Someone popped the cork on a bottle of Dom Perignon and, for the second time since 2 a.m., Ryan sipped champagne from a paper cup, the first sip coming in a dark parking lot outside the federal courthouse in downtown Fort Worth.
“Over the last three or four years, he and I have probably been 150 places doing speaking things,” said Chuck Morgan, the team’s longtime vice president of ballpark entertainment and a friend of Ryan’s. “I’d ask him what his greatest moment was with the Rangers and he’d often mention that moment, when he stepped off the elevator.
“That really touched him. He always thought about taking care of the employees, and it really meant something to him to walk off that elevator and have everyone standing there, giving him an ovation.”
One of Ryan and Greenberg’s first acts, in fact, was to reinstate the team’s pension fund for employees, which had been stopped by Hicks.
“Nolan had his good and bad days, but I’ve never seen anyone who almost single-handedly kept something propped up under such difficult circumstances,” noted John Blake, vice president of media relations who left the same job in Boston six years ago to return to Texas at Ryan’s request.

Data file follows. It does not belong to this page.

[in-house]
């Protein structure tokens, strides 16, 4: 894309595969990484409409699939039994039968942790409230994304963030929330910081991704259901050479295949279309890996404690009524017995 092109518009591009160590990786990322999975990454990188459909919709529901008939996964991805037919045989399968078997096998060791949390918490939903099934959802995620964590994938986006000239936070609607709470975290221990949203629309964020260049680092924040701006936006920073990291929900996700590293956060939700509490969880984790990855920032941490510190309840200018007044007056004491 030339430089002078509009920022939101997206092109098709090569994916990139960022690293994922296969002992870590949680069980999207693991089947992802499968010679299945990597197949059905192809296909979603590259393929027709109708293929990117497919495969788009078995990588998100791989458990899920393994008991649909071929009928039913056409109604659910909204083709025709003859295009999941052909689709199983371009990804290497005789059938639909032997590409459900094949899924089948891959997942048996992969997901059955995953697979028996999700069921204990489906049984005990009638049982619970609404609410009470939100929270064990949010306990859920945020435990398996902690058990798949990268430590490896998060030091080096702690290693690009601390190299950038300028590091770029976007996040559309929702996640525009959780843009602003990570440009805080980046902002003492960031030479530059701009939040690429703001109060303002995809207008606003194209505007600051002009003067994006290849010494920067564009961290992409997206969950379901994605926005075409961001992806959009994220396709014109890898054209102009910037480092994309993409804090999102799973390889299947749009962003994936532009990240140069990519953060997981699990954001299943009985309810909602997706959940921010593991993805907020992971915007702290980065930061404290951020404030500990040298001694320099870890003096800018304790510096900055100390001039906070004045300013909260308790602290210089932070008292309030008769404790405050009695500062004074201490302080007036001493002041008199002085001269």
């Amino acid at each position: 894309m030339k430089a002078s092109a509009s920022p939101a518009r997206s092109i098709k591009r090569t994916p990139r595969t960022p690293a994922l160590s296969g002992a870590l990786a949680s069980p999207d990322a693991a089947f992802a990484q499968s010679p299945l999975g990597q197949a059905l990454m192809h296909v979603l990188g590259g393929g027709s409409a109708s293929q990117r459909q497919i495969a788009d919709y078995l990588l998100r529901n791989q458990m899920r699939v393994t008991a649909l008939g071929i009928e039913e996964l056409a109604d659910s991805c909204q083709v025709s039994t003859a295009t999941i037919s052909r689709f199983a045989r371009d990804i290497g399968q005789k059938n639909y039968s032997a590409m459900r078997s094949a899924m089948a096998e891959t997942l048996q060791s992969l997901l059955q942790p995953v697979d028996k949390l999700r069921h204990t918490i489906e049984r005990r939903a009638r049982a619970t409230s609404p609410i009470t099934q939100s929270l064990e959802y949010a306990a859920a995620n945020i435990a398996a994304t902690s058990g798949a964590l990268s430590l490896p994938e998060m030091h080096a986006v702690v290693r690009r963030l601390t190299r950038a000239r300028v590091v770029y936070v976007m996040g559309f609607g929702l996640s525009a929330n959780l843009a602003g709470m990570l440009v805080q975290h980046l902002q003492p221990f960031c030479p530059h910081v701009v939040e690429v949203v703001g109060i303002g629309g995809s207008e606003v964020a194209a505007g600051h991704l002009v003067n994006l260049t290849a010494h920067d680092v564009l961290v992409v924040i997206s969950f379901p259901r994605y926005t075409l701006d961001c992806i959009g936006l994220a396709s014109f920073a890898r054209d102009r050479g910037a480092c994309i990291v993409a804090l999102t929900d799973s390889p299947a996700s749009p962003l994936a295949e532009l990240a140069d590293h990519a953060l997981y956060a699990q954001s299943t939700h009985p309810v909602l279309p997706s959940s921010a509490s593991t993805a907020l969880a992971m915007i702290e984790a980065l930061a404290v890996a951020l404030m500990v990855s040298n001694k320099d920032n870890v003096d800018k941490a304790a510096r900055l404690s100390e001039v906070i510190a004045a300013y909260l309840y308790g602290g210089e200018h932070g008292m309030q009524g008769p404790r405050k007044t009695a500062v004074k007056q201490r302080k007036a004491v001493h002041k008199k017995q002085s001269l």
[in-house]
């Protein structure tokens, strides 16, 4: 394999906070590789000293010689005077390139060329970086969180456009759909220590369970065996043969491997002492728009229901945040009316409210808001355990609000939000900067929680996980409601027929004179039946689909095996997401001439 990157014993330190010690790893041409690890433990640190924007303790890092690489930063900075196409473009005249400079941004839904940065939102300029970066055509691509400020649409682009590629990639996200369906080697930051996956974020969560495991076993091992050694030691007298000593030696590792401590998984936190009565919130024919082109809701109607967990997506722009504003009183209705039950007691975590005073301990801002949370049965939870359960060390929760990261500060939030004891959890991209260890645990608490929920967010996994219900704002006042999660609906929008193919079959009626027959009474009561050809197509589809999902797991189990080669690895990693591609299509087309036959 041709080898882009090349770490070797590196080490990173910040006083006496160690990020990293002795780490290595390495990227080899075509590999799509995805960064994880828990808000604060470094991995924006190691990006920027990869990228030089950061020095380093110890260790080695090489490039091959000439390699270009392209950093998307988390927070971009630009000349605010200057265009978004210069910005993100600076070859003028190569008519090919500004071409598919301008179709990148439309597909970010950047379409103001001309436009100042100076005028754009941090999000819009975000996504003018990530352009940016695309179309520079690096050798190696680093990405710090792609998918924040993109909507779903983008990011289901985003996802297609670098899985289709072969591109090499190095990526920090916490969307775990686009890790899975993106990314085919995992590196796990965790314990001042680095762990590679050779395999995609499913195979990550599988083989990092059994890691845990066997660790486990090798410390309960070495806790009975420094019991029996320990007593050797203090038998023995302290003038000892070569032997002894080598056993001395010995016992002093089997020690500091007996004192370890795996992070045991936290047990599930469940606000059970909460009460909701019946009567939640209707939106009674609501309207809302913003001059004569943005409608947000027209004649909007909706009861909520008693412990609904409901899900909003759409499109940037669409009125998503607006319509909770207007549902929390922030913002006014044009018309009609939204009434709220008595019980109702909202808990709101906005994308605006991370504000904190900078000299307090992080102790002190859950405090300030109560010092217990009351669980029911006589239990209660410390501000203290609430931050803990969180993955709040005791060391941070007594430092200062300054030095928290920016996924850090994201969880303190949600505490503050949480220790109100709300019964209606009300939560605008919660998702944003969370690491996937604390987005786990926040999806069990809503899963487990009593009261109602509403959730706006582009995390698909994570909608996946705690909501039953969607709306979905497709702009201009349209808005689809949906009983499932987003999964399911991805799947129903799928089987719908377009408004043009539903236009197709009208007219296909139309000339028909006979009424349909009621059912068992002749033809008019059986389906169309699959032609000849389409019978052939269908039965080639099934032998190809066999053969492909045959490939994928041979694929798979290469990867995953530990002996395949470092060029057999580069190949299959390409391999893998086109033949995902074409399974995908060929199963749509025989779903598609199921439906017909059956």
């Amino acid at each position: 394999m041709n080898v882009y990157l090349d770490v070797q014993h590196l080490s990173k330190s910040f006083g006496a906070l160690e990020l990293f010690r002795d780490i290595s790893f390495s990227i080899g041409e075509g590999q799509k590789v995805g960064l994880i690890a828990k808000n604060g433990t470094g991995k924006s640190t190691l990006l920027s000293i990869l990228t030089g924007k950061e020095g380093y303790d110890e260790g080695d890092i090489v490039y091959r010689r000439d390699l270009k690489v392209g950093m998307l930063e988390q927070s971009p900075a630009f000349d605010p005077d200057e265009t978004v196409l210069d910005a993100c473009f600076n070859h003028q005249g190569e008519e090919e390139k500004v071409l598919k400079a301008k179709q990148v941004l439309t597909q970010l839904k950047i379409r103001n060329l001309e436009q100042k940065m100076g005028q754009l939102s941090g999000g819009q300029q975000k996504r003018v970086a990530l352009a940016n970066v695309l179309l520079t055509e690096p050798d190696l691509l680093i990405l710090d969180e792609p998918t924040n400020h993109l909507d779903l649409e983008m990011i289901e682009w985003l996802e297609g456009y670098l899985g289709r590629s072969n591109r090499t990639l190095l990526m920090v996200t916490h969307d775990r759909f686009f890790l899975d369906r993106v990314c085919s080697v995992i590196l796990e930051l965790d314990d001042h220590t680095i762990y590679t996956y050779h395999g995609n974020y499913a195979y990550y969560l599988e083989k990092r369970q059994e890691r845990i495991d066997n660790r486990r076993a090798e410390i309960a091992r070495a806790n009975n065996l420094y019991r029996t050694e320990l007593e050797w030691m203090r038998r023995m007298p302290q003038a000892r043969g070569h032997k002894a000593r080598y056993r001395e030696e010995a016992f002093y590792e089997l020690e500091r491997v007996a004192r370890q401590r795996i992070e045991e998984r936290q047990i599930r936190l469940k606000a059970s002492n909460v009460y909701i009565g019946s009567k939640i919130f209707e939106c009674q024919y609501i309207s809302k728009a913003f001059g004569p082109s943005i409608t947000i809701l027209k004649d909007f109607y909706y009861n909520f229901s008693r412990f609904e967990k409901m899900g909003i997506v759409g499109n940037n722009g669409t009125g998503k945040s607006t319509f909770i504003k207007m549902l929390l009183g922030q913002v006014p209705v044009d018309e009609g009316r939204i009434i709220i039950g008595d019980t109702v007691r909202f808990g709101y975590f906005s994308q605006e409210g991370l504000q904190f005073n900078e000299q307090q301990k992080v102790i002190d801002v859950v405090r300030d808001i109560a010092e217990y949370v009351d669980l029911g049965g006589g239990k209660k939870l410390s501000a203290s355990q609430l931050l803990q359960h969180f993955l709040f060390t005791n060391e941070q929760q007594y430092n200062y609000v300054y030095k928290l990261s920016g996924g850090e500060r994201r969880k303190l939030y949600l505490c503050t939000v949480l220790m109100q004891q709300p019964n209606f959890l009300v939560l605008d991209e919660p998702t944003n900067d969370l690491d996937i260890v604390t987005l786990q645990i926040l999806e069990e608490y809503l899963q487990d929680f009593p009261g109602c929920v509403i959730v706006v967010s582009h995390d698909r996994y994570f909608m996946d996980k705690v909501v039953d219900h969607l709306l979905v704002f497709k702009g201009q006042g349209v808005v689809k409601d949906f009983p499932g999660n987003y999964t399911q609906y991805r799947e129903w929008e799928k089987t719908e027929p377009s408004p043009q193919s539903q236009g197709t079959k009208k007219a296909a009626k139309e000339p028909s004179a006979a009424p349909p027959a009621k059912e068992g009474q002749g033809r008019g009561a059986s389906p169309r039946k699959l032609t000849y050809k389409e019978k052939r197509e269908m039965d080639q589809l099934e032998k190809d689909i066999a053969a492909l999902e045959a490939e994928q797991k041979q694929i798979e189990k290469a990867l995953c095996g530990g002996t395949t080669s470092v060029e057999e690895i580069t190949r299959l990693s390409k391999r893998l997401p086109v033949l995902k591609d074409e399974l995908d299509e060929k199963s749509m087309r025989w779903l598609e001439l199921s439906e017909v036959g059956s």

For the fans, it was simply knowing Ryan was there, through thick and thin, rain and heat. He was there, usually with wife Ruth, sitting in that box seat by the dugout where everyone could see him.
“The fact that he sat down next to the dugout in 100-degree temperatures, that he was there, through good and bad,” Blake said. “It was the comfort that he gave the whole organization.
“From an employee standpoint, when morale could have been really awful, he was somehow able to keep it propped up. I’ve never seen anything quite like that. There was always some comfort to know he was here.”
Morgan said his wife, Starr, called it “the grandfather effect.”
“When he was sitting at the ballpark, sitting in that seat by the dugout, you just felt everything was going to be fine,” Morgan said. “He had that calming effect.”
Morgan was pushing hard for Ryan to come back to Arlington as club president after the 2007 season.
“Nolan provided that ‘wow’ factor,” Morgan said. “He brought the credibility we needed at the time.”
Ryan immediately set about changing the culture in the front office, creating a family atmosphere and a positive working environment while also lending his baseball wisdom to young general manager Jon Daniels.